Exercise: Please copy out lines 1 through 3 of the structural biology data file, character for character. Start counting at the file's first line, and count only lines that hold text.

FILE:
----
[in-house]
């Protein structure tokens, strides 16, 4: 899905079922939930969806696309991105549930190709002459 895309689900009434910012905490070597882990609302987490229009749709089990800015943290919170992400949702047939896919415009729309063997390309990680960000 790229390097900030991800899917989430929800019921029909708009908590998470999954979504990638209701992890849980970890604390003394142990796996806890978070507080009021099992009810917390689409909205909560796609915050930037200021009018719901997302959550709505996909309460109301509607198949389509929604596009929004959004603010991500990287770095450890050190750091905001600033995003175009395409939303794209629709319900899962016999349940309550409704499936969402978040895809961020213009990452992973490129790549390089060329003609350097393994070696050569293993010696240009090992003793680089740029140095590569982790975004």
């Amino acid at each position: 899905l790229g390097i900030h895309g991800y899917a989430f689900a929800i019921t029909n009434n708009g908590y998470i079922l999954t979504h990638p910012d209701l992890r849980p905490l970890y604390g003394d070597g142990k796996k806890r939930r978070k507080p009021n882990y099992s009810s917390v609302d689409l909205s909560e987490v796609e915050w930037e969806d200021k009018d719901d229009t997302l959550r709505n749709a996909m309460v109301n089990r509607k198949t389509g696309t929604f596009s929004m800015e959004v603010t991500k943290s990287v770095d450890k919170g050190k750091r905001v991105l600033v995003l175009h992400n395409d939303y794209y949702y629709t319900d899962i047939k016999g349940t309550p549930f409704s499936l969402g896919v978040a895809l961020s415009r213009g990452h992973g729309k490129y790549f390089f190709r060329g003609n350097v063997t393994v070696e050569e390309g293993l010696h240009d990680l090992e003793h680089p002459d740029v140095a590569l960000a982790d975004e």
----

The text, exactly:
[in-house]
């Protein structure tokens, strides 16, 4: 899905079922939930969806696309991105549930190709002459 895309689900009434910012905490070597882990609302987490229009749709089990800015943290919170992400949702047939896919415009729309063997390309990680960000 790229390097900030991800899917989430929800019921029909708009908590998470999954979504990638209701992890849980970890604390003394142990796996806890978070507080009021099992009810917390689409909205909560796609915050930037200021009018719901997302959550709505996909309460109301509607198949389509929604596009929004959004603010991500990287770095450890050190750091905001600033995003175009395409939303794209629709319900899962016999349940309550409704499936969402978040895809961020213009990452992973490129790549390089060329003609350097393994070696050569293993010696240009090992003793680089740029140095590569982790975004």
């Amino acid at each position: 899905l790229g390097i900030h895309g991800y899917a989430f689900a929800i019921t029909n009434n708009g908590y998470i079922l999954t979504h990638p910012d209701l992890r849980p905490l970890y604390g003394d070597g142990k796996k806890r939930r978070k507080p009021n882990y099992s009810s917390v609302d689409l909205s909560e987490v796609e915050w930037e969806d200021k009018d719901d229009t997302l959550r709505n749709a996909m309460v109301n089990r509607k198949t389509g696309t929604f596009s929004m800015e959004v603010t991500k943290s990287v770095d450890k919170g050190k750091r905001v991105l600033v995003l175009h992400n395409d939303y794209y949702y629709t319900d899962i047939k016999g349940t309550p549930f409704s499936l969402g896919v978040a895809l961020s415009r213009g990452h992973g729309k490129y790549f390089f190709r060329g003609n350097v063997t393994v070696e050569e390309g293993l010696h240009d990680l090992e003793h680089p002459d740029v140095a590569l960000a982790d975004e």